Deficiency in the c-Jun NH2-terminal kinase signaling pathway confers susceptibility to hyperoxic lung injury in mice

Danielle Morse, Leo E. Otterbein, Simon Watkins, Sean Alber, Zhihong Zhou, Richard A. Flavell, Roger J. Davis, Augustine M.K. Choi

Research output: Contribution to journalArticlepeer-review

36 Scopus citations


Hyperoxia generates an oxidative stress in the mouse lung, which activates the major stress-inducible kinase pathways, including c-Jun NH2-terminal kinase (JNK). We examined the effect of Jnk1 gene deletion on in vivo responses to hyperoxia in mice. The survival of Jnk1-/- mice was reduced relative to wild-type mice after exposure to continuous hyperoxia. Jnk1-/- mice displayed higher protein concentration in bronchoalveolar lavage (BAL) fluid and increased expression of heme oxygenase-1, a stress-inducible gene, after 65 h of hyperoxia. Contrary to other markers of injury, the leukocyte count in BAL fluid of Jnk1-/- mice was markedly diminished relative to that of wild-type mice. The decrease in BAL leukocyte count was not associated with any decrease in lung myeloperoxidase activity at baseline or after hyperoxia treatment. Pretreatment with inhaled lipopolysaccharide increased BAL neutrophil content and extended hyperoxia survival time to a similar extent in Jnk1-/- and wild-type mice. Associated with increased mortality, Jnk1-/- mice had increased pulmonary epithelial cell apoptosis after exposure to hyperoxia compared with wild-type mice. These results indicate that JNK pathways participate in adaptive responses to hyperoxia in mice.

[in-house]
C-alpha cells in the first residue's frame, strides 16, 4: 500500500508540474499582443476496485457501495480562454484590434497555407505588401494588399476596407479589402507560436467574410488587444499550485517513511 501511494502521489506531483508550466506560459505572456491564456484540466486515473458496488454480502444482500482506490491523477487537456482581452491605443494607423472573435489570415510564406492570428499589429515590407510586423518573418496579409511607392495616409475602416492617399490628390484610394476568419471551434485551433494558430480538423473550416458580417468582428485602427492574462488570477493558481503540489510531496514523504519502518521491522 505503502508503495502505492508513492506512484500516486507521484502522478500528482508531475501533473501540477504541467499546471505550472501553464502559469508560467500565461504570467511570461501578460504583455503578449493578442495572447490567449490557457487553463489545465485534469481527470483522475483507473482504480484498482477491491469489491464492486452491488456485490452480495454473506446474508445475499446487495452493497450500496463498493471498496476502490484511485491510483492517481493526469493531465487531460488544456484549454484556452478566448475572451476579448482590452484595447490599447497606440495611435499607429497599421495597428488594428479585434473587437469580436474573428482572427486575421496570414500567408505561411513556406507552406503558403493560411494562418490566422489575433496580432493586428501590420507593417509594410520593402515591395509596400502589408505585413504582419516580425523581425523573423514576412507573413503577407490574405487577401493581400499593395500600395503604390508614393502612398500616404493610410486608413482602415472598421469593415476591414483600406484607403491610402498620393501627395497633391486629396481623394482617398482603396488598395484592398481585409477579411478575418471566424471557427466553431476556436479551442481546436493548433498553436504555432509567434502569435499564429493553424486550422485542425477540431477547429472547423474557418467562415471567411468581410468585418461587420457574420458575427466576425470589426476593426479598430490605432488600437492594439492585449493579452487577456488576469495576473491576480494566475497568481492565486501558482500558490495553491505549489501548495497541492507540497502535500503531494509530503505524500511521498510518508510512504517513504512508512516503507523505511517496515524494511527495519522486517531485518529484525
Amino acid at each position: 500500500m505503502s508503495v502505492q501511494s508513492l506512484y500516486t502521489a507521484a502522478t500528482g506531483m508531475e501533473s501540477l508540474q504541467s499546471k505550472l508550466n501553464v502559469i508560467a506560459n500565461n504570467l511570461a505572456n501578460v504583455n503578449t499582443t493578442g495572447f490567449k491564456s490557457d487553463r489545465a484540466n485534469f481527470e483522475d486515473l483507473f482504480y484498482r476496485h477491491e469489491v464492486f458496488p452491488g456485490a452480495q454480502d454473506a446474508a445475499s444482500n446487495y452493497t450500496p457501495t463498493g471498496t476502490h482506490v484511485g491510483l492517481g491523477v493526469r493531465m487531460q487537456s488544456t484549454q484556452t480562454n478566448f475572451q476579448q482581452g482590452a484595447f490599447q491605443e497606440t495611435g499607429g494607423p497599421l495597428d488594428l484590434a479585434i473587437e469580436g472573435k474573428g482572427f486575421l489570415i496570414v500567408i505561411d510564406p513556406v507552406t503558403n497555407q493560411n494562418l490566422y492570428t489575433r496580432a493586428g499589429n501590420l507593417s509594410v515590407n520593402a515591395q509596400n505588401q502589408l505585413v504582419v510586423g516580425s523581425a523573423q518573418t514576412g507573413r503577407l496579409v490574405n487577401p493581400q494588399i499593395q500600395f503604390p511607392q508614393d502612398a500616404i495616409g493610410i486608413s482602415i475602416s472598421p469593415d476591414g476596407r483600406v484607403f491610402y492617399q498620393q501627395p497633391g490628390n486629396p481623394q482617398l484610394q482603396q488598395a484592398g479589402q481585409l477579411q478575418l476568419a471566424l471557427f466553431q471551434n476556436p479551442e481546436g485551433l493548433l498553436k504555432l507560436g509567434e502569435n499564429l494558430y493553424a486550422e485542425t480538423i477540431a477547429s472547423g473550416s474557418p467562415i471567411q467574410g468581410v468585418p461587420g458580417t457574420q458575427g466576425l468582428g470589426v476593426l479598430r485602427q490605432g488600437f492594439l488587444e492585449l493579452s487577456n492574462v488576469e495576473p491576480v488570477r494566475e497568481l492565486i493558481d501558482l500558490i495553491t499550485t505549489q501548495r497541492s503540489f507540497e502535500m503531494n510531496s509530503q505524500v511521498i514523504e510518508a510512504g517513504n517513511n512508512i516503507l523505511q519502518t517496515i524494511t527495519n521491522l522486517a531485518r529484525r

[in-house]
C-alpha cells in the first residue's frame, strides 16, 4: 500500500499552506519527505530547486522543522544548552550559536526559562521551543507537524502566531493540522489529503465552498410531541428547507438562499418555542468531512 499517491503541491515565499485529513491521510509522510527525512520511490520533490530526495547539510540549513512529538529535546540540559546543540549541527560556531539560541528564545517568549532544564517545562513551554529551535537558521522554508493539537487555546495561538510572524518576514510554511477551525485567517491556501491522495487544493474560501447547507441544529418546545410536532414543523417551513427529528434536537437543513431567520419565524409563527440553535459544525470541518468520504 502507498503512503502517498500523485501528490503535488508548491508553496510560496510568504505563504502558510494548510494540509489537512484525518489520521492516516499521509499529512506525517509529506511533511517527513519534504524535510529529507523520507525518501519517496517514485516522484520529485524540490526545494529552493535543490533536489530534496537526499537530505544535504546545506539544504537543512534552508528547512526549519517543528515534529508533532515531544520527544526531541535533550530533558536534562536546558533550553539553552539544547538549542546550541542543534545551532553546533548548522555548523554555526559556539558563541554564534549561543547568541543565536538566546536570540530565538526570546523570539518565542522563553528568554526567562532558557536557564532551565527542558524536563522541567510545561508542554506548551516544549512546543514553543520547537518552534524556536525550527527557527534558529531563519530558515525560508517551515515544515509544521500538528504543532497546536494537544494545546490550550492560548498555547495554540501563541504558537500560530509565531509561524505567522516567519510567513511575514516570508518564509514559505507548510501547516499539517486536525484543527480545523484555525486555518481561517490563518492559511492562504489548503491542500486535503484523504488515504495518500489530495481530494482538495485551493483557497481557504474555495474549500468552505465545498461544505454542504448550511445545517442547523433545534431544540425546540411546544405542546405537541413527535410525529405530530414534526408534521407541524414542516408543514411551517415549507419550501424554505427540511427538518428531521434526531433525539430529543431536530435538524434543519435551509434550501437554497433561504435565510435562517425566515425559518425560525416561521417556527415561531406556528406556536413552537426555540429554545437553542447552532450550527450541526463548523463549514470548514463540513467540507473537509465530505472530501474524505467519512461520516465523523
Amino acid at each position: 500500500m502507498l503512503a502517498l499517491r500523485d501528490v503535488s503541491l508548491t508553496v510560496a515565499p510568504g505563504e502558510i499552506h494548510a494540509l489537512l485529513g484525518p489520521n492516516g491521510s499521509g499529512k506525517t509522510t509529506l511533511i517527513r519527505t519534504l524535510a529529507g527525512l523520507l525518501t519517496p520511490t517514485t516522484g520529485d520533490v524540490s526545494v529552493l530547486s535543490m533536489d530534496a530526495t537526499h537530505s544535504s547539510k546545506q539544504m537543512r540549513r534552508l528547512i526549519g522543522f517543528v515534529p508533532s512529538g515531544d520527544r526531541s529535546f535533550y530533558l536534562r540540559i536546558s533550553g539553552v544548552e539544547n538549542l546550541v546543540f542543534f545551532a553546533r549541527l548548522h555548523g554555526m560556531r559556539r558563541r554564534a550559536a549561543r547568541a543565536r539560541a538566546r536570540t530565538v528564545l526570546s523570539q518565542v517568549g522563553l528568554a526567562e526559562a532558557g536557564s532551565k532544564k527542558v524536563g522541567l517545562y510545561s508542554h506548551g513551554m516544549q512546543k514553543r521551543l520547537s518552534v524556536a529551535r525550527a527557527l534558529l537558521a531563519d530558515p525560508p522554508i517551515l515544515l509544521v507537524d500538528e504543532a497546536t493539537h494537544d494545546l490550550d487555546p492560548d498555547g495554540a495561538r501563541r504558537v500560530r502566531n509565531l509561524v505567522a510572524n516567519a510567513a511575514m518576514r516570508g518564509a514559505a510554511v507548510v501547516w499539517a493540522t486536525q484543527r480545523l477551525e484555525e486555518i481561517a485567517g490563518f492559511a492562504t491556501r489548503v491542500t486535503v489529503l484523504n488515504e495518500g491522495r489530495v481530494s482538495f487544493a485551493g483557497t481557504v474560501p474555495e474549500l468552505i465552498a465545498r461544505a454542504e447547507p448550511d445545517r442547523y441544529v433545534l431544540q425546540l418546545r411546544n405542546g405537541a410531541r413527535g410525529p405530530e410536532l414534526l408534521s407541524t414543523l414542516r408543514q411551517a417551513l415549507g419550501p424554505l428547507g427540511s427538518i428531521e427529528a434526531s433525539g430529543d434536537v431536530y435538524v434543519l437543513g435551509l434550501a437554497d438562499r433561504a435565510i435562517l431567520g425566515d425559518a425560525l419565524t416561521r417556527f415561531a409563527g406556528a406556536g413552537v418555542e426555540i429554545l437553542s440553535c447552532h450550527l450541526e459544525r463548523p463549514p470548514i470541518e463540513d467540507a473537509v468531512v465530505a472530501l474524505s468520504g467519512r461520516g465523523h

Original languageEnglish (US)
Pages (from-to)L250-L257
JournalAmerican Journal of Physiology - Lung Cellular and Molecular Physiology
Issue number1 29-1
StatePublished - Jul 1 2003


  • Apoptosis
  • Hyperoxia
  • Mitogen-activated protein kinase
  • Oxidative stress
  • Oxygen toxicity
  • Stress response

ASJC Scopus subject areas

  • Physiology
  • Pulmonary and Respiratory Medicine
  • Physiology (medical)
  • Cell Biology


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